By LA Weekly
By Henry Rollins
By Weekly Photographers
By Shea Serrano
By Nate "Igor" Smith
By Dan Weiss
By Erica E. Phillips
By Kai Flanders
Remember when downtown L.A. was devoid of jazz? Even after the influx of hipsters, artists and hangers-on affecting beat ’n’ bop fashion, the area was swingless. Well, that has changed. Check out this weekend: First, Seattle “jazz juggernaut” The Reptet get rave reviews at home, and they’ll bring their saxes and horns and drums and licorice sticks into the Café Metropol for a raucous blowout on Fri., March 30. That ends early enough to catch trumpeter Elliott Caine later that night when he pares down to a trio in the Gallery Bar at the Biltmore. His post-bop ideas will be spare, the ballads resonant. On Sat., March 31, it’s back to the Metropol for saxist Robby Marshall’s take on acoustic jazz with his RootSystem, followed again by a chaser at the Biltmore: some heady stuff from timbalero Bobby Matos’ Afro-Latin Jazz Ensemble. The next day there’s Sunday-night jazz at the Bordello. Then Land on 2nd Street in Little Tokyo has the rest of the week covered: first a double header on Mon., April 2, with the modernist Damon Zick Trio and the way-out Brad Dutz Quartet. Recommended. Then Tuesday they have their hot-as-hell jam session, and finally a wild finish on Wed., April 4, with The Alan Ferber Nonet, featuring the Brooklyn-based trombonist with such locals as alto Matt Zebley, tenor Ben Wendel, pianist Joe Bagg and drummer Mark Ferber. Way recommended. And that’s six days in a row of great jazz in downtown Los Angeles. Imagine that.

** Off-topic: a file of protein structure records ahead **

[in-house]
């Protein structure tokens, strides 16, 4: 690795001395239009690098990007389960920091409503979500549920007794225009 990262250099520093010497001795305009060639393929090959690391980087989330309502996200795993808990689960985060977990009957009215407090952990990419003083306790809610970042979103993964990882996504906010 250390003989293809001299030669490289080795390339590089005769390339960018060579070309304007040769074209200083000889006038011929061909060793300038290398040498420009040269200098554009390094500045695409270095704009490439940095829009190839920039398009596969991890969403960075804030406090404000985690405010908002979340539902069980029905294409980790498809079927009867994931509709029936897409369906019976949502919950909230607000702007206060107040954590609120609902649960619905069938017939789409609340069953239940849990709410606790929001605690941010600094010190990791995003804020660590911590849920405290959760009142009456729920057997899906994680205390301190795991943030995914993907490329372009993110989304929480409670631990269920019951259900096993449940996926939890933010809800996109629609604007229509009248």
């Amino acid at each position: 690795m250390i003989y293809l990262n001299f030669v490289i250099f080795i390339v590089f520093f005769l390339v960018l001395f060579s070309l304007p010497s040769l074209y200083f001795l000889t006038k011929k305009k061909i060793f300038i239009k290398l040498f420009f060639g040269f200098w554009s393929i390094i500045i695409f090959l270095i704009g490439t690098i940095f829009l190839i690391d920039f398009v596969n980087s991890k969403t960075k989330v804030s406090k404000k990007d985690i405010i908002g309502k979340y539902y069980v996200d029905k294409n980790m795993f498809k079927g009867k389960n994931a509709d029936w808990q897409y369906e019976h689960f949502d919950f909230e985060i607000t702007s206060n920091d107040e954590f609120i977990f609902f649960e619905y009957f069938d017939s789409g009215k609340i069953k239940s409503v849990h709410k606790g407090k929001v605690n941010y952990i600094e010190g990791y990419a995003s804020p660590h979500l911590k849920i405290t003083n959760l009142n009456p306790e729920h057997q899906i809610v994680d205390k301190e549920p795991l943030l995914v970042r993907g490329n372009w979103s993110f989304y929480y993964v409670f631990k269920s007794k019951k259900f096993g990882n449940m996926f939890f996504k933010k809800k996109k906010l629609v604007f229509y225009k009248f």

Of course there is jazz all across town. Check out the terrific saxophone blowout in the Hollywood Hills this Sun., April 1, when Jazz at the A Frame presents The Four Brothers, starring tenors Rickey Woodard and Charles Owens and altos Jeff Clayton & Keith Fiddmont. All four players are energetic masters of their horns, and this should be a wild event. Another hard-blowing veteran, Carl Randall, finishes up his two-night stand at the Pasadena Jazz Institute on Fri., March 30. Charlie O’s has the Trane-inspired Doug Webb on Fri., March 30, and the mighty Don Menza on Sat., March 31. Saxist Dale Fielder is brilliant on all the reeds but sticks to tenor at Vibrato on Sat., March 31, while the passionate Azar Lawrence goes to the limit at the Cotton Club, Sat., March 31.
You dig bebop accordion? Frank Marocco (that was him all over The Godfather score) brings his quartet to Giannelli Square on Sat., March 31. Booker and bassist John Giannelli says the squeezebox and alto unison passages at breakneck tempos are mind blowers, and “the way that Frank voices the chord changes sounds like a small orchestra all by himself . . .” Yowza. Those who prefer the more traditional instrumentation will dig trumpeter Roy Hargrove and his excellent quintet. A now not-so-Young Lion who ruffled purists with his funky hip-hop RH Factor last time around, Hargrove will play hard bop at Catalina Car and Grill on Wed.-Thurs., April 4-5. And organist Joey DeFrancesco lays down the heavy funk and soulful groove at the Jazz Bakery the same nights.
Finally, the local avant jazz-rock scene gets together for a benefit for beloved vibist Richie Hass, stricken with myeloma. Among the diffuse rock, jazz-rock and avant-garde acts (including funky jazzoid players like Joe Baiza, Carey Fosse and the excellent Atomic Sherpas) is out-there master Vinny Golia, going on at 7:30 p.m. That’s at Safari Sam’s, Sat., March 31, from 4 p.m. (see Rock listings for details).
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